The following piece shows how functions by exploring one midrashic teaching. Starting with a short piece from the Bible, the authors bring a classical midrash on it, followed by their explanation of the midrash. Afterward, they offer their own modern interpretations on the text and midrash in sections marked “D’rash”–meaning to examine or investigate–and “Another D’rash.” The latter is a play on the common midrashic technique of adding additional interpretations by saying, Davar aher, “another interpretation.” Excerpted with permission from Searching for Meaning in Midrash (Jewish Publication Society).
Bible Text: Exodus 5:1-2
Afterward Moses and Aaron went and said to Pharaoh, “Thus says the God of Israel: Let my people go that they may celebrate a festival for Me in the wilderness.” But Pharaoh said, “Who is the Lord that I should heed Him and let Israel go? I do not know the Lord, nor will I let Israel go.”
Midrash Text: Exodus Rabbah 5,14
Rabbi Hiyya bar Abba said, “That day was a day of Pharaoh’s reception of ambassadors, and all the kinds came to pay him great honor. They brought gifts of crowns with which to crown him, for it was the Day of the Cosmocrator [the lord of the world], and they brought their gods with them. After they [the ambassadors and kings] had crowned him, Moses and Aaron were standing by the door of Pharaoh’s palace.
“His servants entered and said, ‘Two elders are standing at the door.’ He said to them, ‘Let them come up.’ When they came up, he looked at them–perhaps they would crown him, or perhaps they would give him letters–but they did not even greet him. He said to them, ‘Who are you?’ They said to him, ‘We are representatives of the Holy One, praised is He.’ ‘What do you request?’ They said to him, ‘Thus says the God of Israel: Let my people go…‘ At that moment he got angry and said, ‘Who is the Lord that I should heed Him and let Israel go? He didn’t even know enough to send me a crown; rather with words [alone] you come to me? I do not know the Lord, nor will I let Israel go.‘
“He said to them, ‘Wait for me until I check my book.’ He immediately entered his palace and looked up each and every nation and its gods. He began to read: the gods of Moab, and the gods of Ammon, and the gods of Sidon. He said to them, ‘I searched for his name in my archives but I could not find it.'”
Rabbi Levi said, “A parable: To what is this similar? To a Kohen [Jewish priest] who had an idiot servant. The Kohen went outside the province. The servant went to seek his master in a cemetery. He began calling to people standing there, ‘You haven’t seen my master here?’ They said to him, ‘Your master, isn’t he a Kohen?’ He said to them, ‘Yes.’
“They said to him, ‘Idiot! Who ever saw a Kohen in a cemetery [since they are forbidden to be in the vicinity of corpses]?’ So too, Moses and Aaron said to Pharaoh, ‘Idiot! Is it the way of the dead to be sought after among the living, or the living among the dead? Our God is alive; those others you mentioned are dead. But our God is a living God and an eternal King.'”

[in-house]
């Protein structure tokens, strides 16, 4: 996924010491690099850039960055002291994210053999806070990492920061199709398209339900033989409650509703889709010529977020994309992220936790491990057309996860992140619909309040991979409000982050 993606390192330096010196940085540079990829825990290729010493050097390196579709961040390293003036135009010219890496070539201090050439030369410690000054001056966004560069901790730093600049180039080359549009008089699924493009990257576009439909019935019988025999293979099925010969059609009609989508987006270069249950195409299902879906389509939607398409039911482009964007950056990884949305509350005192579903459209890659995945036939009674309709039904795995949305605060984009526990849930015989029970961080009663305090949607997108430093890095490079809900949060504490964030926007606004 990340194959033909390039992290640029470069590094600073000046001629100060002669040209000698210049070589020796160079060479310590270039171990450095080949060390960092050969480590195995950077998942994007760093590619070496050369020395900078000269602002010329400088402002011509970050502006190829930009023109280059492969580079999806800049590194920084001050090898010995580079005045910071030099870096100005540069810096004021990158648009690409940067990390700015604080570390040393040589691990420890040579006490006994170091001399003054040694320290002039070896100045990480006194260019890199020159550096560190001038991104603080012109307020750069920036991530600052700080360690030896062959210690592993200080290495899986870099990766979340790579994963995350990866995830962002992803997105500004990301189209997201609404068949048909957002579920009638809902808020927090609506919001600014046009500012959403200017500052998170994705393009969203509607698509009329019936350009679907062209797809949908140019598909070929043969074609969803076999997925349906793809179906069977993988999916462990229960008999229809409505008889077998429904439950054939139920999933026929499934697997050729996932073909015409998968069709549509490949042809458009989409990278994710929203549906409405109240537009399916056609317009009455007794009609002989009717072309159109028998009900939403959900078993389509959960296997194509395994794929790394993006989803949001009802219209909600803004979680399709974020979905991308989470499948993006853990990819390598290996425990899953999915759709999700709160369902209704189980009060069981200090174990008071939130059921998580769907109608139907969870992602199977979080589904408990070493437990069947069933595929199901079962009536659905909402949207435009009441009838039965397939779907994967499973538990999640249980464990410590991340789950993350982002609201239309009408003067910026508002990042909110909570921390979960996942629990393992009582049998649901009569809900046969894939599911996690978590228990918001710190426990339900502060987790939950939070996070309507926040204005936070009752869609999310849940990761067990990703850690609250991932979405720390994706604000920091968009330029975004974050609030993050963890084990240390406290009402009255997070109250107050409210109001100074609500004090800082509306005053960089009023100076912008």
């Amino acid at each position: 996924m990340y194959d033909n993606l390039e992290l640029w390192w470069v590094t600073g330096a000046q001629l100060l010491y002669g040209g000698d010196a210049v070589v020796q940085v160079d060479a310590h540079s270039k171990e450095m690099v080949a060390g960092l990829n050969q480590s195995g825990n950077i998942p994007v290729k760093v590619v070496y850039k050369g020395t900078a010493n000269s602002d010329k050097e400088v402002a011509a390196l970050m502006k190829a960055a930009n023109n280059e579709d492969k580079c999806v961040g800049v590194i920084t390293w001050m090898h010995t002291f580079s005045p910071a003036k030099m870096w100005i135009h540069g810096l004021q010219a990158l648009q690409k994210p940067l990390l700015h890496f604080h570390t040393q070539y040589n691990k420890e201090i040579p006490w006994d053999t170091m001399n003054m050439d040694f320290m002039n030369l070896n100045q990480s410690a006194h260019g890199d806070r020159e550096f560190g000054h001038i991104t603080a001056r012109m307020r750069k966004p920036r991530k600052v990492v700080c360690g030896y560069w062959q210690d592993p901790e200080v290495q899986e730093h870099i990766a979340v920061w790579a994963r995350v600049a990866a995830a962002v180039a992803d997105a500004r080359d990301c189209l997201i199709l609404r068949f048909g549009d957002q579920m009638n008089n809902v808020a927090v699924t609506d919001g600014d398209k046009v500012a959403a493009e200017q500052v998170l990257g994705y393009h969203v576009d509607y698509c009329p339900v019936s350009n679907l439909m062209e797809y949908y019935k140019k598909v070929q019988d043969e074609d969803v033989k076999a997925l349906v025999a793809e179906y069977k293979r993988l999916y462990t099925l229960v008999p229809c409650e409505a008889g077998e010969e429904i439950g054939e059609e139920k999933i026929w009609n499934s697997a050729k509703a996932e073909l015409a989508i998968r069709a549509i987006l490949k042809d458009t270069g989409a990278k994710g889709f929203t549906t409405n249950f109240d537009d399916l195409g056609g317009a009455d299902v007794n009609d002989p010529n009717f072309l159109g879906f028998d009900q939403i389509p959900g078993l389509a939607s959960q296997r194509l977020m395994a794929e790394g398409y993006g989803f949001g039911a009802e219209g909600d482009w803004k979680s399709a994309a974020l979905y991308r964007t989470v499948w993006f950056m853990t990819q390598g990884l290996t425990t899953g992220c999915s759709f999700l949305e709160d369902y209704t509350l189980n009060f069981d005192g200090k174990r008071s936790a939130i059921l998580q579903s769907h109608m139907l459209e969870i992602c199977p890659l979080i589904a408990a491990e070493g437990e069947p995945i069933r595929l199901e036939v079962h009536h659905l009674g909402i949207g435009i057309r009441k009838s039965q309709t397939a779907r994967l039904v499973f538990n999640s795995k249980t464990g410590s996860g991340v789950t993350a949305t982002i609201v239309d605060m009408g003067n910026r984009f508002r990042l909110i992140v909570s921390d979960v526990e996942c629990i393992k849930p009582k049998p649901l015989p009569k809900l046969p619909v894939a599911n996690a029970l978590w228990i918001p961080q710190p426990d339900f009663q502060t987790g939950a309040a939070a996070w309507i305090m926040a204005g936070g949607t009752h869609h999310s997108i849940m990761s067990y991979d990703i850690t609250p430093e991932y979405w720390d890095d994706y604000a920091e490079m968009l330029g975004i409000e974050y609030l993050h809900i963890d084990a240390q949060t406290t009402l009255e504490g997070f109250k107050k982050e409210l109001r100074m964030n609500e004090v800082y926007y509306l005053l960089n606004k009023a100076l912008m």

Rabbi Hiyya bar Abba takes the very spare biblical text and imagines a much more detailed and dramatic story of Moses’ and Aaron’s encounter with Pharaoh. While purporting to tell us something about the Egyptian court, Rabbi Hiyya draws upon Roman custom and language. (Cosmocrator is one of the titles used by the emperor.) We are presented a picture of a king so powerful that all the nations of the world come to pay homage to him–all the kings came to pay him honor–yet at the same time, this king is totally ignorant of the existence of the one true God–Who is the Lord that I should heed him?
Rabbi Levi builds on Rabbi Hiyya bar Abba’s story. A parable: He likens the great and mighty Pharaoh to a lowly servant (and an idiotic one, at that). We can’t help but wonder if the ridicule of Pharaoh was actually a veiled attack by Rabbi Hiyya bar Abba and Rabbi Levi on the political leadership of their own time and place (early- to mid-fourth century Israel).
The parable about the idiot servant is based on the law in the that a Kohen, “priest” (one who traced his roots back to Aaron and his family), was not allowed to become “defiled by the dead.” In order to officiate in the Temple service, a Kohen had to be in a state of ritual purity. Contact with or proximity to the dead rendered a person ritually impure and disqualified a Kohen from offering the sacrifices. The priest had to avoid being in the same room with a dead body and also had to stay away from cemeteries. (Exceptions were allowed when the Kohen’s immediate family member had died.)
Even after the destruction of the Temple in the year 70 C.E. by the Romans, the laws concerning the Kohen’s avoidance of contact with the dead remained in effect, either out of reverence to the past or in anticipation of the future rebuilding of the Temple. To this day, many Kohanim (plural of Kohen) do not attend a funeral or enter a cemetery.